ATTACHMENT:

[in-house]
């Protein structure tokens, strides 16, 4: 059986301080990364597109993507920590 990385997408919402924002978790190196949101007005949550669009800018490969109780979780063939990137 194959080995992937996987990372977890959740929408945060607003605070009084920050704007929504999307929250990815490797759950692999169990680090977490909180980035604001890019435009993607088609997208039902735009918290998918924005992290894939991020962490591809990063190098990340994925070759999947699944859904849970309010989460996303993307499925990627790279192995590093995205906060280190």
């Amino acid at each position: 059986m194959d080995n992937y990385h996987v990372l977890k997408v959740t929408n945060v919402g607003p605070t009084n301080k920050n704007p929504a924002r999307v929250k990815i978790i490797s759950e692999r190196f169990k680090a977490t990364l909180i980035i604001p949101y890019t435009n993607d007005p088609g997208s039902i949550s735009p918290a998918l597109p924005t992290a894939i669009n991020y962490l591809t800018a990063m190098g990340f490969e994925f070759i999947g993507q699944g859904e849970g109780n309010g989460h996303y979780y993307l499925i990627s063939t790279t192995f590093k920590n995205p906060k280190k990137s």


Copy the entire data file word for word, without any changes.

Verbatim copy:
[in-house]
């Protein structure tokens, strides 16, 4: 059986301080990364597109993507920590 990385997408919402924002978790190196949101007005949550669009800018490969109780979780063939990137 194959080995992937996987990372977890959740929408945060607003605070009084920050704007929504999307929250990815490797759950692999169990680090977490909180980035604001890019435009993607088609997208039902735009918290998918924005992290894939991020962490591809990063190098990340994925070759999947699944859904849970309010989460996303993307499925990627790279192995590093995205906060280190």
């Amino acid at each position: 059986m194959d080995n992937y990385h996987v990372l977890k997408v959740t929408n945060v919402g607003p605070t009084n301080k920050n704007p929504a924002r999307v929250k990815i978790i490797s759950e692999r190196f169990k680090a977490t990364l909180i980035i604001p949101y890019t435009n993607d007005p088609g997208s039902i949550s735009p918290a998918l597109p924005t992290a894939i669009n991020y962490l591809t800018a990063m190098g990340f490969e994925f070759i999947g993507q699944g859904e849970g109780n309010g989460h996303y979780y993307l499925i990627s063939t790279t192995f590093k920590n995205p906060k280190k990137s």